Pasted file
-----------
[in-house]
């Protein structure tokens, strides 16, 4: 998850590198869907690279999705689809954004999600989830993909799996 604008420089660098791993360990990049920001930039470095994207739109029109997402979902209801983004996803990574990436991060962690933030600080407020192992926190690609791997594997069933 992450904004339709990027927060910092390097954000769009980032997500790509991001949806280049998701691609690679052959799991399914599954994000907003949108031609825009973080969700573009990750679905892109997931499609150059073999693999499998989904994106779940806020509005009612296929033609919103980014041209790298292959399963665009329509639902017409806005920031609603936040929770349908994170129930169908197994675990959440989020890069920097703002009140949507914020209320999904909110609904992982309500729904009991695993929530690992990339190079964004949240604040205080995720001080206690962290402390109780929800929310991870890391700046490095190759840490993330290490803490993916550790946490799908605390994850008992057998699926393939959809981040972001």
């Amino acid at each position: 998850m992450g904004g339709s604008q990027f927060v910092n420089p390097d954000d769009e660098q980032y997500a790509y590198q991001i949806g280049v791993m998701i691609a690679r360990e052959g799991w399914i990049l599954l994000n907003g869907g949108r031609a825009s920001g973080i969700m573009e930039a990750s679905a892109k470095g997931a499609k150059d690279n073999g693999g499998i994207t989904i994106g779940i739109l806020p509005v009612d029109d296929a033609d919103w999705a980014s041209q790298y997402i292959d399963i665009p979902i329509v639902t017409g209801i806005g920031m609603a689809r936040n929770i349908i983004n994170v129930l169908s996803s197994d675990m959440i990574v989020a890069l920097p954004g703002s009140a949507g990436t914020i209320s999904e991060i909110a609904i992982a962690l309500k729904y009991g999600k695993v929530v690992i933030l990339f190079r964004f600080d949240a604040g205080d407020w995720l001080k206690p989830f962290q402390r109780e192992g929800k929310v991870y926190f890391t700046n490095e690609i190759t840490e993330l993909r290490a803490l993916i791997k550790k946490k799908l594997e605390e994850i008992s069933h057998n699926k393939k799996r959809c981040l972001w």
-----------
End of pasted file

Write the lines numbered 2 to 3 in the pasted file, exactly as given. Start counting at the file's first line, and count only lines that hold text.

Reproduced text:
């Protein structure tokens, strides 16, 4: 998850590198869907690279999705689809954004999600989830993909799996 604008420089660098791993360990990049920001930039470095994207739109029109997402979902209801983004996803990574990436991060962690933030600080407020192992926190690609791997594997069933 992450904004339709990027927060910092390097954000769009980032997500790509991001949806280049998701691609690679052959799991399914599954994000907003949108031609825009973080969700573009990750679905892109997931499609150059073999693999499998989904994106779940806020509005009612296929033609919103980014041209790298292959399963665009329509639902017409806005920031609603936040929770349908994170129930169908197994675990959440989020890069920097703002009140949507914020209320999904909110609904992982309500729904009991695993929530690992990339190079964004949240604040205080995720001080206690962290402390109780929800929310991870890391700046490095190759840490993330290490803490993916550790946490799908605390994850008992057998699926393939959809981040972001």
């Amino acid at each position: 998850m992450g904004g339709s604008q990027f927060v910092n420089p390097d954000d769009e660098q980032y997500a790509y590198q991001i949806g280049v791993m998701i691609a690679r360990e052959g799991w399914i990049l599954l994000n907003g869907g949108r031609a825009s920001g973080i969700m573009e930039a990750s679905a892109k470095g997931a499609k150059d690279n073999g693999g499998i994207t989904i994106g779940i739109l806020p509005v009612d029109d296929a033609d919103w999705a980014s041209q790298y997402i292959d399963i665009p979902i329509v639902t017409g209801i806005g920031m609603a689809r936040n929770i349908i983004n994170v129930l169908s996803s197994d675990m959440i990574v989020a890069l920097p954004g703002s009140a949507g990436t914020i209320s999904e991060i909110a609904i992982a962690l309500k729904y009991g999600k695993v929530v690992i933030l990339f190079r964004f600080d949240a604040g205080d407020w995720l001080k206690p989830f962290q402390r109780e192992g929800k929310v991870y926190f890391t700046n490095e690609i190759t840490e993330l993909r290490a803490l993916i791997k550790k946490k799908l594997e605390e994850i008992s069933h057998n699926k393939k799996r959809c981040l972001w």